dillon at apollo.backplane.com
Thu Jun 2 10:54:26 PDT 2005
:"hard-realtime" routines in the kernel context with
:minimal context-switch overhead (pretty much the
:entire kernel/SVC functionality can be implemented
:this way; essentially the kernel become a real-time
:_routine_ dispatcher; processes are scheduled/dispatched
:after no more kernel routines can be run).
:DEC called such real-time kernel routines "fork
:routines" (executed by a "fork dispatcher" processing
:a "fork queue"). Presumably this comes about from
:the fork-join concurrent program notation that goes
:back at least to AOSP around 1960.
:Microsoft today uses "deferred procedure" (or DPC,
:for Deferred Procedure Call).
:IBM called such routines SLIH (Second Level Interrupt
:Handler). (I think one of their Unix OSes (probably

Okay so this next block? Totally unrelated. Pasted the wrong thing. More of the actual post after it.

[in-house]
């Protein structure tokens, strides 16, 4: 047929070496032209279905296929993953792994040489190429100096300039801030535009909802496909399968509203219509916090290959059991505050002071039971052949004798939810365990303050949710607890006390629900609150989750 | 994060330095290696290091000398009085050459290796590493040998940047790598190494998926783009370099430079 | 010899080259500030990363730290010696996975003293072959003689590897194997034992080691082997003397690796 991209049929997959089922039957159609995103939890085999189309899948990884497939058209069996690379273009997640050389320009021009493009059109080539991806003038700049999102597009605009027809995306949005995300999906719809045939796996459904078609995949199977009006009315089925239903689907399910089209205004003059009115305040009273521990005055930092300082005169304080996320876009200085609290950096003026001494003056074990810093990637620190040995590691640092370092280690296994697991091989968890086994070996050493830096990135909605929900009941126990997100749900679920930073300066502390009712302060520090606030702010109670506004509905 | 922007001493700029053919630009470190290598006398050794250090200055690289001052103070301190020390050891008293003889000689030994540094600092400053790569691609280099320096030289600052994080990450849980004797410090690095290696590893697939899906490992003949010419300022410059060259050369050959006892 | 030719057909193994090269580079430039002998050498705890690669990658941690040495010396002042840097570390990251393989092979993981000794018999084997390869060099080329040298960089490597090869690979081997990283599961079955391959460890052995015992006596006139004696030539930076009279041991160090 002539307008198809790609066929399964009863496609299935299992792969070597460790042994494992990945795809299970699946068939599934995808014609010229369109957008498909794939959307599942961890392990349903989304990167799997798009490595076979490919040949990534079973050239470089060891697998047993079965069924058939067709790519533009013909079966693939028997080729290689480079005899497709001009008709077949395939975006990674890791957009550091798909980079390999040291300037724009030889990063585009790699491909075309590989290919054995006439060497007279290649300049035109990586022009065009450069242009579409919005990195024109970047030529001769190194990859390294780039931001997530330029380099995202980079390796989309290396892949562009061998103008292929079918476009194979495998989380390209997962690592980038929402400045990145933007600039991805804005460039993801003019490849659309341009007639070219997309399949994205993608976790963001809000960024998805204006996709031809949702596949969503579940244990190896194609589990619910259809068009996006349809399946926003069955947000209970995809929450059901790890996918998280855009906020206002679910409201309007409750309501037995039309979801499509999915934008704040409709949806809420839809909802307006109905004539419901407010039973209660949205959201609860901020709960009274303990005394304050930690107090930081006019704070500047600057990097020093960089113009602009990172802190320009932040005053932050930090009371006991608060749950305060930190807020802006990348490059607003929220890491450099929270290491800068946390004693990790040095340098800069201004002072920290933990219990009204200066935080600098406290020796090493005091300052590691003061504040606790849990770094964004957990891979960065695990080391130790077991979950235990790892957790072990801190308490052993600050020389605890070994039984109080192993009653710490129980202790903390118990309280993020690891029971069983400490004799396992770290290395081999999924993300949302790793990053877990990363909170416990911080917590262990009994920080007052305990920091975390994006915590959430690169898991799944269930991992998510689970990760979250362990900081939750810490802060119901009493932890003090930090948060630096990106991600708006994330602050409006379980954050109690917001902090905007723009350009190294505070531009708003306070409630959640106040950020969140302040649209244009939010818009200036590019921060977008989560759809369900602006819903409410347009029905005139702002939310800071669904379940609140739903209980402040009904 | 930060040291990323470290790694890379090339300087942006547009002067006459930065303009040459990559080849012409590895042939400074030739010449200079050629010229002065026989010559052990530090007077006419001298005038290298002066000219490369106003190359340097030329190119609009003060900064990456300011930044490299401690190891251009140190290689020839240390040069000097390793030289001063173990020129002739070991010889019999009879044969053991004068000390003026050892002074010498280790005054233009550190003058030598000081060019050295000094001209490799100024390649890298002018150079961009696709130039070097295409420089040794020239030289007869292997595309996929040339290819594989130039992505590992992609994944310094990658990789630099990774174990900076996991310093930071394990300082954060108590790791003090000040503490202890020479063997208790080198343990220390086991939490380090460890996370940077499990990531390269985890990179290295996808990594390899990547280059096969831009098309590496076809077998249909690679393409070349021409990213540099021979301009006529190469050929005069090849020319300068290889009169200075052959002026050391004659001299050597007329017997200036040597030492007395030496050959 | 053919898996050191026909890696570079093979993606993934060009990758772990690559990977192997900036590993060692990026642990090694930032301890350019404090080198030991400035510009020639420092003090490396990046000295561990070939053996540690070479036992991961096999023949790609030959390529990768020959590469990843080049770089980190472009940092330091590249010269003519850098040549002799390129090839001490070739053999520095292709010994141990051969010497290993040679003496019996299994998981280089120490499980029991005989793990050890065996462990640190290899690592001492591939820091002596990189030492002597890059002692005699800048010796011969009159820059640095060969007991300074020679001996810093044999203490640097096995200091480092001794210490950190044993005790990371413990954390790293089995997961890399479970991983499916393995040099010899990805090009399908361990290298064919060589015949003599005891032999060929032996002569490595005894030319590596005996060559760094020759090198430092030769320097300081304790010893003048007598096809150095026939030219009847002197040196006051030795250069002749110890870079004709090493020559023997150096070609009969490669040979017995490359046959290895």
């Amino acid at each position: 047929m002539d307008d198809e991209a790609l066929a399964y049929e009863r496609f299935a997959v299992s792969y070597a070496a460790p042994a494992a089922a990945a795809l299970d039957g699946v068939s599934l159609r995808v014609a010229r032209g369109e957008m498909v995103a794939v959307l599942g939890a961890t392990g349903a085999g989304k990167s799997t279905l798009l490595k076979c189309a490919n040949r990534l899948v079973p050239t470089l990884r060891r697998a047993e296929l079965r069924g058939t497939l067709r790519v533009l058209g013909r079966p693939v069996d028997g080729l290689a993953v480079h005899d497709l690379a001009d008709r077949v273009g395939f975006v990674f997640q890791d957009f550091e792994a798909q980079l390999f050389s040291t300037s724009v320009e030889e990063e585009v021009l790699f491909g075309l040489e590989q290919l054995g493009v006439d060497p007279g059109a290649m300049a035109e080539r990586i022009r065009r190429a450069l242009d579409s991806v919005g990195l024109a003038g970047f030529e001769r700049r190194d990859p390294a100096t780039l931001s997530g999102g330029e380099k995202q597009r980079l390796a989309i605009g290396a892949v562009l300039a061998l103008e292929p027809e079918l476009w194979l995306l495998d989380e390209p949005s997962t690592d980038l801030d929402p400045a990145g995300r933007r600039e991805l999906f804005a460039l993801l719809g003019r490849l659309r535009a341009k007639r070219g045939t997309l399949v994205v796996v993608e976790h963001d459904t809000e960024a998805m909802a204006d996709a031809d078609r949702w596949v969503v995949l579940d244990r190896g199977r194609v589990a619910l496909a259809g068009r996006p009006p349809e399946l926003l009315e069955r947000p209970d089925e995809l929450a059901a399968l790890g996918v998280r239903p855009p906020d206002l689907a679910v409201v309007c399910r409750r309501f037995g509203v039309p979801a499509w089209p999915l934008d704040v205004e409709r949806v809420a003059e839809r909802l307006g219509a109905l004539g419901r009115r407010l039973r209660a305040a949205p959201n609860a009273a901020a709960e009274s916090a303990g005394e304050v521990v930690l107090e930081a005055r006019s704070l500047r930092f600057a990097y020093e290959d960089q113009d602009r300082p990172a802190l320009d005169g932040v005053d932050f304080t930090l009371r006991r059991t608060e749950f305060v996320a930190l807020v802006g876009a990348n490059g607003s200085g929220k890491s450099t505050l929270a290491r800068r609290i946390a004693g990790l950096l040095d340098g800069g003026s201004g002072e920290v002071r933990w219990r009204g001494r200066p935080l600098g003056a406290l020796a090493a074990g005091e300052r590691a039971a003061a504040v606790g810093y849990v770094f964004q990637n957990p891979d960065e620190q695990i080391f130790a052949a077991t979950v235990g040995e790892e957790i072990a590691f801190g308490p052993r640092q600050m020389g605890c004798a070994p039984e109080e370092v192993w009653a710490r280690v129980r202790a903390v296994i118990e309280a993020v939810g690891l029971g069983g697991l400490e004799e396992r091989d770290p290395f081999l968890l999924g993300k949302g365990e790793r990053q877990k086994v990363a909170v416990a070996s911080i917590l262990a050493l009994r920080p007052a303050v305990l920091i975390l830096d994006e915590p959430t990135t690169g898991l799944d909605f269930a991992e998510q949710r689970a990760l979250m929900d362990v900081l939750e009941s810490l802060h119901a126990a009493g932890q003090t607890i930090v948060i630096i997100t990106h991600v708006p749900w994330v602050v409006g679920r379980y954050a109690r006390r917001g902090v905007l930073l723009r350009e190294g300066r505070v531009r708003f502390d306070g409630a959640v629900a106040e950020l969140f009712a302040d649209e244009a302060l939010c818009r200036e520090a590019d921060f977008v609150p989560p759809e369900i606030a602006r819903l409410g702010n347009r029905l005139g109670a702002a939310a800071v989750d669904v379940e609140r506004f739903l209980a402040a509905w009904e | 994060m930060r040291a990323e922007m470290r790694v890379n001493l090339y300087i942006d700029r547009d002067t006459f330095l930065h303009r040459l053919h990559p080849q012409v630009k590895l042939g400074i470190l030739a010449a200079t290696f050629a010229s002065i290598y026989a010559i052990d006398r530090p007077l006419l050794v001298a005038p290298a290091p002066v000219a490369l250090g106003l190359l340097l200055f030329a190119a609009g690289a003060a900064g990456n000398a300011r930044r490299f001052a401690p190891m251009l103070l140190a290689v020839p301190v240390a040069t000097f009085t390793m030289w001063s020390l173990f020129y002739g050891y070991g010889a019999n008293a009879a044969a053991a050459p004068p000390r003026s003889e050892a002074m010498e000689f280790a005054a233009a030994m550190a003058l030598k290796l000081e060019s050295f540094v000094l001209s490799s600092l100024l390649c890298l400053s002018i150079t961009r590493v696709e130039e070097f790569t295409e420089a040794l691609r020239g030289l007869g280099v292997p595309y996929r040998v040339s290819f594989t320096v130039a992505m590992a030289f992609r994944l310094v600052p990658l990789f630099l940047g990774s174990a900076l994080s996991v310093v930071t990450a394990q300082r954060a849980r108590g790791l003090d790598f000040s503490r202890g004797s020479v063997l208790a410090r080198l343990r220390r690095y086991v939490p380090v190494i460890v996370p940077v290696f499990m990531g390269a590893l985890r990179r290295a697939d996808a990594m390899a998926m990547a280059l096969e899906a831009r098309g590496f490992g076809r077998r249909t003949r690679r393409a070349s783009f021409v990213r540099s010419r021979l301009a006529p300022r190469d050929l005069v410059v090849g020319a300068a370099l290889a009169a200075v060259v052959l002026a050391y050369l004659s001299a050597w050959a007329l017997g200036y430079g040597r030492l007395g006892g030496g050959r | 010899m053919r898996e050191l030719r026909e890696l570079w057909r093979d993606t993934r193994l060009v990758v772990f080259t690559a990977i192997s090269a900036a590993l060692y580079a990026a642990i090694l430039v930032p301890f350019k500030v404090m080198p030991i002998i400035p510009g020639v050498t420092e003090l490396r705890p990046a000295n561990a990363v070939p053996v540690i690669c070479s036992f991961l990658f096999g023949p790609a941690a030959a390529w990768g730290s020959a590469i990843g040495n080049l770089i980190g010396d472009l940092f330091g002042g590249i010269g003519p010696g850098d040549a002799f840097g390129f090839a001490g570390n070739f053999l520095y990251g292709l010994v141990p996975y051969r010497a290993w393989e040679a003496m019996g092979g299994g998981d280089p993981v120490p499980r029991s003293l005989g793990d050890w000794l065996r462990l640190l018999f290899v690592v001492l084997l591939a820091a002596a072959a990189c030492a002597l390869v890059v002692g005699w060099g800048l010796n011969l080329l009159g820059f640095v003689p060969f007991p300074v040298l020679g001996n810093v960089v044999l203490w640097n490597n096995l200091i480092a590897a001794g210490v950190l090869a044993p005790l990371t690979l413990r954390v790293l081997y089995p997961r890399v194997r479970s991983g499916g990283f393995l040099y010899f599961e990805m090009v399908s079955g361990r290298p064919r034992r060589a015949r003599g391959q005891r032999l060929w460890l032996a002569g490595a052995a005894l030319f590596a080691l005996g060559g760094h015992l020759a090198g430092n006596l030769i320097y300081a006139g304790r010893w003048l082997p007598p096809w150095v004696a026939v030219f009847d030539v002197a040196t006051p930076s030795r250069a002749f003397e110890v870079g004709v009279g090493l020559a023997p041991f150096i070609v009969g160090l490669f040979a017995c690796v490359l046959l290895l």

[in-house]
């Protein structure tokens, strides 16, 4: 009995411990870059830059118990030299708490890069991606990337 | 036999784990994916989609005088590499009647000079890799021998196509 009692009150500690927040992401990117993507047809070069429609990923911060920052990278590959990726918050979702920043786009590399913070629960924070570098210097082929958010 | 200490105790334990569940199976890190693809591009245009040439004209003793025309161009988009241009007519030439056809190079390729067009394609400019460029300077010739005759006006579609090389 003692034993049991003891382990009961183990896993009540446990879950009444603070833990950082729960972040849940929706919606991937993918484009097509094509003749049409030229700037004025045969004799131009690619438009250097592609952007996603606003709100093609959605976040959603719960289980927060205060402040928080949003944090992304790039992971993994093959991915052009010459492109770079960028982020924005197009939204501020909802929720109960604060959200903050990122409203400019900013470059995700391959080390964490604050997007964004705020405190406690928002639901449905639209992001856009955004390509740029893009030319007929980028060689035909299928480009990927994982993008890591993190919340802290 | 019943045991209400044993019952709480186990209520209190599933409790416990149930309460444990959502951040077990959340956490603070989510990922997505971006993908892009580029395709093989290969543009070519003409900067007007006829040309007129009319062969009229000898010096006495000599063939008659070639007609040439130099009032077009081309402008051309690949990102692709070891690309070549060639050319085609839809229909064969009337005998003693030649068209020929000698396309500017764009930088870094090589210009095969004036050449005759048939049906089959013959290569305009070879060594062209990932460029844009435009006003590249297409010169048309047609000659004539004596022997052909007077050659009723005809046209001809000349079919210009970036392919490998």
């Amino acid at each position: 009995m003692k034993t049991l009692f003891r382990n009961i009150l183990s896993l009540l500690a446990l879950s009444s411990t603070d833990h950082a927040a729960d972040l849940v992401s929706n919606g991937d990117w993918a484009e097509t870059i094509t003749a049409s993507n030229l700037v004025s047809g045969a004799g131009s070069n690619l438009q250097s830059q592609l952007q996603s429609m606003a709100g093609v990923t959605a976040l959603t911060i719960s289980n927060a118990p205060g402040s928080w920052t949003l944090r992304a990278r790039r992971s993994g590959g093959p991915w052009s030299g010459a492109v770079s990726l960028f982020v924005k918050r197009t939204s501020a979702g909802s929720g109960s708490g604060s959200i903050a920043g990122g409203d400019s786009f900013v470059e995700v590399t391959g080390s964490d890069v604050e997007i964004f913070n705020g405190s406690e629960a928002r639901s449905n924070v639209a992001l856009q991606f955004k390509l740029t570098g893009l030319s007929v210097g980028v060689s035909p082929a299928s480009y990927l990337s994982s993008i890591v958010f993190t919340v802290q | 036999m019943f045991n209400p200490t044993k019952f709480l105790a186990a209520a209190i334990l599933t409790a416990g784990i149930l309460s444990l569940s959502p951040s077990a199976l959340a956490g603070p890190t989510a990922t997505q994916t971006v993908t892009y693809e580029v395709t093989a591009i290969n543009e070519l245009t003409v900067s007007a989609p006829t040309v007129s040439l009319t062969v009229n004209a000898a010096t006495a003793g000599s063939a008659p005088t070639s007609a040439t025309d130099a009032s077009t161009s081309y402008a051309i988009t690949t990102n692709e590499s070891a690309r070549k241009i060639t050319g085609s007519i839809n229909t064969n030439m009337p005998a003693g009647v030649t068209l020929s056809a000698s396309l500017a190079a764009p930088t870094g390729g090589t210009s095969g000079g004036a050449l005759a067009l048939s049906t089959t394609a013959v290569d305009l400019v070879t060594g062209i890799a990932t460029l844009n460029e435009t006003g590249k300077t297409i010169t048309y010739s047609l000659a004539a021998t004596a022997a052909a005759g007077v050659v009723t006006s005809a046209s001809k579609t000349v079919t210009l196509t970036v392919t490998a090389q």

:running on a VM) also used SLIH routines.
:Other names for this technique include "task" (a
:horribly confusing term used by Wirth in one of his
:experimental systems) and "continuation", used in a
:number of systems with a number of slightly different
:conotations, some connected to the theoretical notion
:more than others.
:The very succesful Japanese micro-ITRON systems use
:this technique (called "delayed execution service
:routine/call", I believe). It's interesting that they
:first tried not to use this technique, but got forced
:into it somewhere along the line...
: - bruce
Our IPI messaging works almost the same way, especially
when the _passive calls are made to queue the function call
(that do not generate an actual IPI interrupt).
<dillon at xxxxxxxxxxxxx>
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